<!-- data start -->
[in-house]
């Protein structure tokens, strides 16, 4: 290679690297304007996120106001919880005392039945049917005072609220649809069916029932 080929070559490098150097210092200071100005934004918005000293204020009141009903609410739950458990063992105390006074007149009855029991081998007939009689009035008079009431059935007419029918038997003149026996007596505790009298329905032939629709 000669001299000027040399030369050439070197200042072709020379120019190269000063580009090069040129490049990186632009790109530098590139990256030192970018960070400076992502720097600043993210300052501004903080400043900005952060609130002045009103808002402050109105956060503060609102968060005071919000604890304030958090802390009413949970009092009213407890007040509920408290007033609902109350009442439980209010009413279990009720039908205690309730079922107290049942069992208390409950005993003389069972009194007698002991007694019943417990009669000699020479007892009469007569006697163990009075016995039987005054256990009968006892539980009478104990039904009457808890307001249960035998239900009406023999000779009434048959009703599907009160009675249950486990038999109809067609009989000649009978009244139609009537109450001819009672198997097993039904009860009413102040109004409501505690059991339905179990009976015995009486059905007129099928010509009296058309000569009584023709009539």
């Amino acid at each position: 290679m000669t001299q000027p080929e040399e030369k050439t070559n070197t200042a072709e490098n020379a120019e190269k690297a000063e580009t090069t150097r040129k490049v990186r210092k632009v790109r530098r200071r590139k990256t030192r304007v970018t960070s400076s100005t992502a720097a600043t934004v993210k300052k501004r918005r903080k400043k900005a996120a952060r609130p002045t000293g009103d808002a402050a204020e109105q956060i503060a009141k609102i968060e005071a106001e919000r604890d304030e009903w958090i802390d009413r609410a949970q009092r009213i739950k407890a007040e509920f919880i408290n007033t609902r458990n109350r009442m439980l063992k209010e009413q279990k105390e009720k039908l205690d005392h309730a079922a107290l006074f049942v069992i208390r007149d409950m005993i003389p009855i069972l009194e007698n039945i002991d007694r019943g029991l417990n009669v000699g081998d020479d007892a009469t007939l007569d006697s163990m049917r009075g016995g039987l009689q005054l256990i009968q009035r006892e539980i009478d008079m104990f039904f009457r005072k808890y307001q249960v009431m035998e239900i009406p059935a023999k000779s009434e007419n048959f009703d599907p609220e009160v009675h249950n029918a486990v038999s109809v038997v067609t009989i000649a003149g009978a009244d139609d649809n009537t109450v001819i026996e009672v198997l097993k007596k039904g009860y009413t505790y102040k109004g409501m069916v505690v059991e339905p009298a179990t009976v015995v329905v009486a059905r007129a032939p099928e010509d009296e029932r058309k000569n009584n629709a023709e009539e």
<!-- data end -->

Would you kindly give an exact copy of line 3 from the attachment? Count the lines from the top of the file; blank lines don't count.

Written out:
């Amino acid at each position: 290679m000669t001299q000027p080929e040399e030369k050439t070559n070197t200042a072709e490098n020379a120019e190269k690297a000063e580009t090069t150097r040129k490049v990186r210092k632009v790109r530098r200071r590139k990256t030192r304007v970018t960070s400076s100005t992502a720097a600043t934004v993210k300052k501004r918005r903080k400043k900005a996120a952060r609130p002045t000293g009103d808002a402050a204020e109105q956060i503060a009141k609102i968060e005071a106001e919000r604890d304030e009903w958090i802390d009413r609410a949970q009092r009213i739950k407890a007040e509920f919880i408290n007033t609902r458990n109350r009442m439980l063992k209010e009413q279990k105390e009720k039908l205690d005392h309730a079922a107290l006074f049942v069992i208390r007149d409950m005993i003389p009855i069972l009194e007698n039945i002991d007694r019943g029991l417990n009669v000699g081998d020479d007892a009469t007939l007569d006697s163990m049917r009075g016995g039987l009689q005054l256990i009968q009035r006892e539980i009478d008079m104990f039904f009457r005072k808890y307001q249960v009431m035998e239900i009406p059935a023999k000779s009434e007419n048959f009703d599907p609220e009160v009675h249950n029918a486990v038999s109809v038997v067609t009989i000649a003149g009978a009244d139609d649809n009537t109450v001819i026996e009672v198997l097993k007596k039904g009860y009413t505790y102040k109004g409501m069916v505690v059991e339905p009298a179990t009976v015995v329905v009486a059905r007129a032939p099928e010509d009296e029932r058309k000569n009584n629709a023709e009539e």